'Fake people' on social networks?
0 comment Friday, May 9, 2014 |
These days I am not likely to doubt much that I read when it comes to the powers-that-be and their antics.
I think we've discussed similar things in passing here, the idea (which has been admitted in various places) that paid operatives or provocateurs or disinformation agents stir things up on blogs, forums and other places. Why not do the same in the most popular internet venues, the social networking sites?
''The US government is offering private intelligence companies contracts to create software to manage "fake people" on social media sites and create the illusion of consensus on controversial issues.
According to the contract, the software would "protect the identity of government agencies" by employing a number of false signals to convince users that the poster is in fact a real person. A single user could manage unique background information and status updates for up to 10 fake people from a single computer.The software enables the government to shield its identity through a number of different methods including the ability to assign unique IP addresses to each persona and the ability to make it appear as though the user is posting from other locations around the world.''
The impression is given that this new software is still in the development stage, when it appears that this kind of thing is being done already.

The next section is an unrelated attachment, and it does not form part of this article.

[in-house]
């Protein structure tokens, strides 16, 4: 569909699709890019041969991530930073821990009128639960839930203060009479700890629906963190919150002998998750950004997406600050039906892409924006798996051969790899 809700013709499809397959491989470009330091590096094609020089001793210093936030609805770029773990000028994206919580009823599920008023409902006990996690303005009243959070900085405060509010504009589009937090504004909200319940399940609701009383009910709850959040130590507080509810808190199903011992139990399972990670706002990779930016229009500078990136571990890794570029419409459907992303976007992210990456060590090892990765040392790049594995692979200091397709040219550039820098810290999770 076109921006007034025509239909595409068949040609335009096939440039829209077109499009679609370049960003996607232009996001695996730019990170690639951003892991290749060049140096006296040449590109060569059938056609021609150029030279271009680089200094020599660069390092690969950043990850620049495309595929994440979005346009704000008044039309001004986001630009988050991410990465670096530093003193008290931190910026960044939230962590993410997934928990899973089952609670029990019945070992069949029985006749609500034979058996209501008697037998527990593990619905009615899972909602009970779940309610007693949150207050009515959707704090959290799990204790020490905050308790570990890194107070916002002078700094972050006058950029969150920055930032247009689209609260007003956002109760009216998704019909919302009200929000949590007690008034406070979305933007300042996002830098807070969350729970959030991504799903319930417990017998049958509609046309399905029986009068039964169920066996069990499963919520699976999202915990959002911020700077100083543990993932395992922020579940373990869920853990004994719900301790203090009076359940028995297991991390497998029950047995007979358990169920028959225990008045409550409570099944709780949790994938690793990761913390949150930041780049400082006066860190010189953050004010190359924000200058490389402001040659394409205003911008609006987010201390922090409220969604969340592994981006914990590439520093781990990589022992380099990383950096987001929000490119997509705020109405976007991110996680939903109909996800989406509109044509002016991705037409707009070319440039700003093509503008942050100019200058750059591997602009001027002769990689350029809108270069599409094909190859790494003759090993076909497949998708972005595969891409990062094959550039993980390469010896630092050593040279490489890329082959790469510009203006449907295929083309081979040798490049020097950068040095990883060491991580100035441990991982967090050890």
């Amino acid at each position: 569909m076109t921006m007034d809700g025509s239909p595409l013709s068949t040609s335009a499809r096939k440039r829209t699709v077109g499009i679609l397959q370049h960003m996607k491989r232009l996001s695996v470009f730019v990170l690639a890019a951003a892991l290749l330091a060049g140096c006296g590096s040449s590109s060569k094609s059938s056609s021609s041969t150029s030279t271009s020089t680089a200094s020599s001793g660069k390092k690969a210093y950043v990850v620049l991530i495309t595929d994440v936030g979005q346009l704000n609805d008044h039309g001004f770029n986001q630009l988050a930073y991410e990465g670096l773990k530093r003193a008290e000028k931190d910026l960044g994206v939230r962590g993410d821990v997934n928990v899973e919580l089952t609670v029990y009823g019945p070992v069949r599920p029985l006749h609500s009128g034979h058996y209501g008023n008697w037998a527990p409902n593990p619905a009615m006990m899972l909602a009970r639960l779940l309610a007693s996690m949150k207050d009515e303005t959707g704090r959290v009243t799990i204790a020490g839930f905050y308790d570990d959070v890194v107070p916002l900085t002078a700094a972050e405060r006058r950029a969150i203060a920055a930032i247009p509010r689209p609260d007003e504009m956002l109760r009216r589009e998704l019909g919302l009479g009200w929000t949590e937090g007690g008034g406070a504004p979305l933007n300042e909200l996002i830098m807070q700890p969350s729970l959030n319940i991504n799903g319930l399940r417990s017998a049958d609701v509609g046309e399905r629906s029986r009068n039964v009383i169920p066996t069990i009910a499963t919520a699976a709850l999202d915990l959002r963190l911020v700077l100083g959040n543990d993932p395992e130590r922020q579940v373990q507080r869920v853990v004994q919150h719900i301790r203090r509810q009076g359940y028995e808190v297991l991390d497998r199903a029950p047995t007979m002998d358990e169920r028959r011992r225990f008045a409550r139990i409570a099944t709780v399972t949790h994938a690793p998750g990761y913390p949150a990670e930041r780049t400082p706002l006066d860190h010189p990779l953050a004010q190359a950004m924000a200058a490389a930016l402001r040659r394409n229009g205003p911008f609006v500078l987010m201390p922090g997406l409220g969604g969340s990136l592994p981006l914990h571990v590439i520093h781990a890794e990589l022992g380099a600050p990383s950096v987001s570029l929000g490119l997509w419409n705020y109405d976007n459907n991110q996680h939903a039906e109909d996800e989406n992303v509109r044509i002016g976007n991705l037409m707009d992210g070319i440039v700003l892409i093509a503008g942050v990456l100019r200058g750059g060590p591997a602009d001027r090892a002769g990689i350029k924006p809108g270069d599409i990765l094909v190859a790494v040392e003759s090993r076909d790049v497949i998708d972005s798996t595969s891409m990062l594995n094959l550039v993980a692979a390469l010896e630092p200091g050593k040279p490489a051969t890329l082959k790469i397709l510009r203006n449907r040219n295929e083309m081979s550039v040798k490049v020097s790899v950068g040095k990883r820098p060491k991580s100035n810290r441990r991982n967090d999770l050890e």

The article states that one of their purposes is to ''create the illusion of consensus'' on certain issues.
Peer pressure works on the Internet as in 'real life', after all. Too many people will simply follow the lead, taking cues from what 'the majority' seem to be saying on a given issue, and the bandwagon effect kicks in.
The article does not say this, but I say that there is also the opposite going on: people fomenting disssension, attacking other groups or viewpoints, so as to break up a developing consensus and set people against one another. I believe this serves their purposes very well. The technique of breaking up incipient activist groups is something that is well-practiced. And even the very act of discussing something like this serves the purposes of the sowers of discord; the fact that people may not be what they purport to be causes us to be wary and to distrust people more.
And there are individuals who are probably stirring up distrust and bad feeling on their own, out of malice or just to watch the fireworks when everybody starts squabbling and name-calling. There is something about the Internet, the anonymity perhaps, that encourages the worst instincts in some people, and makes them bold to say things that would not be acceptable in face-to-face contacts among people.

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